Film Screening 12th August, 2016

Poster for Warcraft: The Beginning

Warcraft: The Beginning 

7:30 PM, 12th August, 2016

  • M
  • 123 mins
  • 2016
  • Duncan Jones
  • Duncan Jones, Charles Leavitt
  • Travis Fimmel, Paula Patton, Ben Foster, Dominic Cooper

The Kingdom of Azeroth has been invaded by a horde of vicious, murdering orcs. Under the leadership of Gul’dan (Daniel Wu), they capture humans as part of a foul plan to allow more of their kind to flee their dying world of Draenor and to take this new realm for themselves.

The humans call on their Guardian, Medivh (Foster) to protect them, but Medivh soon finds that there is something darker at work, and that the orcs are by no means the worst threat that faces Azeroth. And some of the orcs, including the noble chieftain of the Frostwolf clan, Khadgar (Toby Kebbell) are beginning to doubt Gul’dan and the brutal course he’s taking them down…

For people who have played the popular game or its follow-up “World of Warcraft”, this summary reads as a dream come true. For others, it probably sounds like an incomprehensible mishmash of random fantasy things.

As a film, it’s not quite so incomprehensible, though there are certainly a lot of creatures, magic, backstories and alliances flying at you in the first ten or twenty minutes. But Duncan Jones’s film largely brings a very fully realised world to strange and fabulous life: the orcs are suitably brutal but with a code of honour that intrigues, the magicians strange but not all-powerful incomprehensible beings, and the humans ... well, okay, the humans are a bit thinly written, but they’re there simply because not everyone can be strange and interesting.

If you’ve loved the games, or you’ve ever wanted to know what your best friend’s housemate has been up to in the computer room since 2004, this is worth catching on the big screen at Coombs.

Simon Tolhurst

Poster for Bad Neighbours 2

Bad Neighbours 2 

9:43 PM, 12th August, 2016

  • MA
  • 92 mins
  • 2016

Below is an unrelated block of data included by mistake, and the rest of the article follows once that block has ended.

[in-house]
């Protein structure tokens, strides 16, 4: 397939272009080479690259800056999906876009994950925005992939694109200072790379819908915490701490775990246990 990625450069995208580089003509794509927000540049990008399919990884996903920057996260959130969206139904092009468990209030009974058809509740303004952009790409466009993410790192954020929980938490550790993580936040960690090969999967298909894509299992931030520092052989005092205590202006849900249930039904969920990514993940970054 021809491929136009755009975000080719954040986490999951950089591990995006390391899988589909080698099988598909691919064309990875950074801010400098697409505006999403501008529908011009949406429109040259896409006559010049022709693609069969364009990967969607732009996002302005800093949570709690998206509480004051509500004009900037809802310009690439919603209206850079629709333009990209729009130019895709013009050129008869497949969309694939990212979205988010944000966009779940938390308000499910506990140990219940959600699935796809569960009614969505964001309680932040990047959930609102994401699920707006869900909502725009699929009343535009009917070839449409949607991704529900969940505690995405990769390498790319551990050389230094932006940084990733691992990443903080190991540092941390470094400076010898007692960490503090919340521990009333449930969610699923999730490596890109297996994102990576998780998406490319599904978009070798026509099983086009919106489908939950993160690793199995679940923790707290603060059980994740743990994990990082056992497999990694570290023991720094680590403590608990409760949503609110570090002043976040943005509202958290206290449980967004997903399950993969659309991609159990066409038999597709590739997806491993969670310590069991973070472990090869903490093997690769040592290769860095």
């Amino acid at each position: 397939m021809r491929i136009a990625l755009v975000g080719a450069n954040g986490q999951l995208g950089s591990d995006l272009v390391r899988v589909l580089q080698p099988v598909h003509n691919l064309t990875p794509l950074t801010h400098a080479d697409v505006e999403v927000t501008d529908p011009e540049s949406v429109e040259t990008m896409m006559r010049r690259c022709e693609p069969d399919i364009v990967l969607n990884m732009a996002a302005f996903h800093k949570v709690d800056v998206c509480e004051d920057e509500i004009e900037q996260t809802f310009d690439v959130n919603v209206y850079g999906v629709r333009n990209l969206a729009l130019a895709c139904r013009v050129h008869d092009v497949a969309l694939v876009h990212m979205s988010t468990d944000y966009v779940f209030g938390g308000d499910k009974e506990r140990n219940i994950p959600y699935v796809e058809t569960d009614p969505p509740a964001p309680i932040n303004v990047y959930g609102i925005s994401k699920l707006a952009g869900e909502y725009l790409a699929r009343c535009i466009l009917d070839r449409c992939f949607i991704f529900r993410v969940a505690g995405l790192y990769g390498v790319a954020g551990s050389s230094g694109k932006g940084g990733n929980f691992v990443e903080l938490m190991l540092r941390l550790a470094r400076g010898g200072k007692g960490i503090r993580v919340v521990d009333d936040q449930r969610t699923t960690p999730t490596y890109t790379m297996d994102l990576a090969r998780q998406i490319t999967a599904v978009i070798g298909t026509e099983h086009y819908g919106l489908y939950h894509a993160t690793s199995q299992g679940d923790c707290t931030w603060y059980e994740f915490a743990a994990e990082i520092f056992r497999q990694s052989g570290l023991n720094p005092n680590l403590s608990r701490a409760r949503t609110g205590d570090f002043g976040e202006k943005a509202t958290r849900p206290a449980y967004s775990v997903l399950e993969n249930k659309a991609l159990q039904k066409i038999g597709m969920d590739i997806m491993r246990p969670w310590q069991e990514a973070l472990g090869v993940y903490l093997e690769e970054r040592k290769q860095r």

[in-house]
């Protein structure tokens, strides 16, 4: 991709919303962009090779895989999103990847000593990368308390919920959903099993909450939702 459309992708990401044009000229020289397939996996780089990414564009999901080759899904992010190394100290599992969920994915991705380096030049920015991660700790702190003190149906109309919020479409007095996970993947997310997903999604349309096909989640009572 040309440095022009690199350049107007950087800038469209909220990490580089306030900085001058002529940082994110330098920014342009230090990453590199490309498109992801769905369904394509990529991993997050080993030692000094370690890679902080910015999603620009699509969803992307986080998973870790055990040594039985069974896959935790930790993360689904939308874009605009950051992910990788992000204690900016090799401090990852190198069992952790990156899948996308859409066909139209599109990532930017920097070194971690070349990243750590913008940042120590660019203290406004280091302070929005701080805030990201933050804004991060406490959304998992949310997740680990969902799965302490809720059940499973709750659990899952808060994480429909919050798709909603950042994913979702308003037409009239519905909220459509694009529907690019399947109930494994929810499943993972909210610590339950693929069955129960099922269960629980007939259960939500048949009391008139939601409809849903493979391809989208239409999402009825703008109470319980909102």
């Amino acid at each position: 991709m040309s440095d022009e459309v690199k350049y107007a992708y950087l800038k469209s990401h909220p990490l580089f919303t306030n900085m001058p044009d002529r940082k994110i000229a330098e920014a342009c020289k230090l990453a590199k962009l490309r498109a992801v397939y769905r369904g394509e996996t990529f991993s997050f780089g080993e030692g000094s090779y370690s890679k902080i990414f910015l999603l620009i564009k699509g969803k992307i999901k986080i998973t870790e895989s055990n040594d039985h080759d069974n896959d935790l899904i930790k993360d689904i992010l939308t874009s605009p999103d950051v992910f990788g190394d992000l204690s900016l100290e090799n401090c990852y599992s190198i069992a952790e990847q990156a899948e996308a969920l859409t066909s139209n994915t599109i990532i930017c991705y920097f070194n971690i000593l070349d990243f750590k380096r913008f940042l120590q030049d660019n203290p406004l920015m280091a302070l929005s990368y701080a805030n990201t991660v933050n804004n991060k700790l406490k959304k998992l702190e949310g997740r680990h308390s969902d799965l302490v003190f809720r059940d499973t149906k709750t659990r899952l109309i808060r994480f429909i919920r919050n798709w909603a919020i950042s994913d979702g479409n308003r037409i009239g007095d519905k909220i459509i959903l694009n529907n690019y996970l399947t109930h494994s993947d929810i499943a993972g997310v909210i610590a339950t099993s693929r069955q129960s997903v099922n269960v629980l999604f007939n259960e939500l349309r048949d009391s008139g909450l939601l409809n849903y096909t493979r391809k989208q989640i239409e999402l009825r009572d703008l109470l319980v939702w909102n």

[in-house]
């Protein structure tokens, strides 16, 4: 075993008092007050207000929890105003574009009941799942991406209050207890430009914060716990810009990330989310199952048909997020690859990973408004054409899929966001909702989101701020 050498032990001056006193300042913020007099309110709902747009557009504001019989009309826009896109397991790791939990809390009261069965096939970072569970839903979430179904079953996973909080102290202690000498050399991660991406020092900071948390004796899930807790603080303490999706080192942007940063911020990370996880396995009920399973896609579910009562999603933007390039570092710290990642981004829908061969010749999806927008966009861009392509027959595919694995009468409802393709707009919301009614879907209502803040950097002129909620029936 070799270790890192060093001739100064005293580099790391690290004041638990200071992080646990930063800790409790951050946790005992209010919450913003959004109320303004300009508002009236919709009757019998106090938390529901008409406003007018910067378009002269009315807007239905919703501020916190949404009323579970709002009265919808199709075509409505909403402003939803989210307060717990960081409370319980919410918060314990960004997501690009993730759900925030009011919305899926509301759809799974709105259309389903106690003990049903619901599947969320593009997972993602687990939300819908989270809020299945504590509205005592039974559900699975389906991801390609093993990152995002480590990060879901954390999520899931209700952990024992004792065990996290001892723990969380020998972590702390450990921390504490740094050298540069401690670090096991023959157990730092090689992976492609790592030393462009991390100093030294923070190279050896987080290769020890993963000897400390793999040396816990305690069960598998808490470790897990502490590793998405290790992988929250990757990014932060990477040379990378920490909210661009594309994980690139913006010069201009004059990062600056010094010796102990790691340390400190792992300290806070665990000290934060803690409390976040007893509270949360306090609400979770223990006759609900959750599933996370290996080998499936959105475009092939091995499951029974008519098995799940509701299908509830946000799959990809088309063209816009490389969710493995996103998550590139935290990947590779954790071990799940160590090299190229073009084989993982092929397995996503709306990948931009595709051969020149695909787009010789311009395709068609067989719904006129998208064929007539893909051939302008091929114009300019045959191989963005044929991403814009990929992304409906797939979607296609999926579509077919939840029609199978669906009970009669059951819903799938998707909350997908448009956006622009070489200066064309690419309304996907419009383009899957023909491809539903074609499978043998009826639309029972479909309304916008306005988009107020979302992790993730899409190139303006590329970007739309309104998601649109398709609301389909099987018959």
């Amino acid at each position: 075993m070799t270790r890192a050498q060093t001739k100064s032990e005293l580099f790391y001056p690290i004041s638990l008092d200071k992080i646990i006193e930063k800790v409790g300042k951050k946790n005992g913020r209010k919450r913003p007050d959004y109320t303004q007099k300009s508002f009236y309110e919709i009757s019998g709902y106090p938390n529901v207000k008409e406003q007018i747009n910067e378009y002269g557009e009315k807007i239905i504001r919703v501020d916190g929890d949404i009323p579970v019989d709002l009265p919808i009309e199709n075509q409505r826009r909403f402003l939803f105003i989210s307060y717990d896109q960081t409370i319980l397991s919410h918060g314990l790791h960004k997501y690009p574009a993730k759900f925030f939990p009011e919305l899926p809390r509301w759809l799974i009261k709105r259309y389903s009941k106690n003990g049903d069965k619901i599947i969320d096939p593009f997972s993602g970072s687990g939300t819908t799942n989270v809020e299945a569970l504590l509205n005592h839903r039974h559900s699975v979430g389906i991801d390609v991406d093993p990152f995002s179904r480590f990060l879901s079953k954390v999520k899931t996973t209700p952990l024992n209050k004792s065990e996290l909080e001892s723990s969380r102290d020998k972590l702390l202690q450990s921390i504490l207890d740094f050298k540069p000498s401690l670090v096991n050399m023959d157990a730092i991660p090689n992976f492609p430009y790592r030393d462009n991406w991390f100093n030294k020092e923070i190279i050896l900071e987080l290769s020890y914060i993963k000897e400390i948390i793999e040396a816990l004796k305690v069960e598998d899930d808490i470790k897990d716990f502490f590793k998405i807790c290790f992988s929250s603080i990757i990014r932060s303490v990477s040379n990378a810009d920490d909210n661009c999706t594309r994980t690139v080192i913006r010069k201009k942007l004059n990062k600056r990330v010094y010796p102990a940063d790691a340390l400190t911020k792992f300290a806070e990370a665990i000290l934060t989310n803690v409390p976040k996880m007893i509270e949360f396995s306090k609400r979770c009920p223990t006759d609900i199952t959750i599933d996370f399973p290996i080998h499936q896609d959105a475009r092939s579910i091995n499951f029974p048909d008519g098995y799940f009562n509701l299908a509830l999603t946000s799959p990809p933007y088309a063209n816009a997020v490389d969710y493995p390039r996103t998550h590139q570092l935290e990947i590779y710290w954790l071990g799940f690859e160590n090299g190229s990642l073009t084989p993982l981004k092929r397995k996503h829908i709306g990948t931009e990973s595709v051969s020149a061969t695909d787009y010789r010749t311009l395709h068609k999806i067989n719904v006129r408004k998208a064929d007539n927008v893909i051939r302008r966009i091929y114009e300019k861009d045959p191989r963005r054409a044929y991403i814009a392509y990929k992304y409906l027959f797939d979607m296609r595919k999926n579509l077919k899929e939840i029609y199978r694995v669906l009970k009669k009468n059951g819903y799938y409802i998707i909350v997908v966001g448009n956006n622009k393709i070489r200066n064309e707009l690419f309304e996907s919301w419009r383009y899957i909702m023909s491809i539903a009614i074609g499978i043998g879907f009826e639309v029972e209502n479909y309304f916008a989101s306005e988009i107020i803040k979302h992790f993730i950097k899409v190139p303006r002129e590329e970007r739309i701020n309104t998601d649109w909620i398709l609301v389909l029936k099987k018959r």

• Nicholas Stoller
  • Andrew Jay Cohen, Brendan O’Brien, Nicholas Stoller, Evan Goldberg, Seth Rogen
  • Seth Rogen, Zac Efron, Rose Byrne, Chloë Grace Moretz

A successful sequel is a film studio’s holy grail. Unfortunately this film won’t fill the chalice-shaped hole in the trophy cabinet of Universal Pictures.

I really liked it and I’m more than happy to encourage others to see it –although I note that a chalice of wine might help to get you in the right viewing mood! My caveat to this endorsement is even though I did laugh at the shenanigans in this film, I don’t think it (or its predecessor) is necessarily the funniest movie in the world. So if you don’t get a belly ache from laughter after watching it, then this is where my caveat comes into play.

In short, Mac (Rogen) and Kelly (Byrne) – the young parents who waged an all-out war against their frat house neighbours in the first film – are back. But this time with all-new neighbours who are even more raucous than the last, forcing the couple to reluctantly team up with their previous nemesis, Teddy (Efron), to battle for neighbourhood supremacy. Again. There is slightly more plot than this, but not much.

This is not comedic gold nor an instant classic, but it isn’t trying to be (at least I hope not!). What it does provide is a whole heap of ridiculousness wrapped up in an easy-to-watch comedy. If that’s what you’re looking for then grab a friend and head to Film Group to enjoy some on-screen silliness.

Oh, and be prepared to witness several shirtless Zac Efron scenes (yay!) as well as shirtless Seth Rogen scenes (yay?). It probably goes without saying that there are also countless bikini-clad sorority girls.

Tamara Lee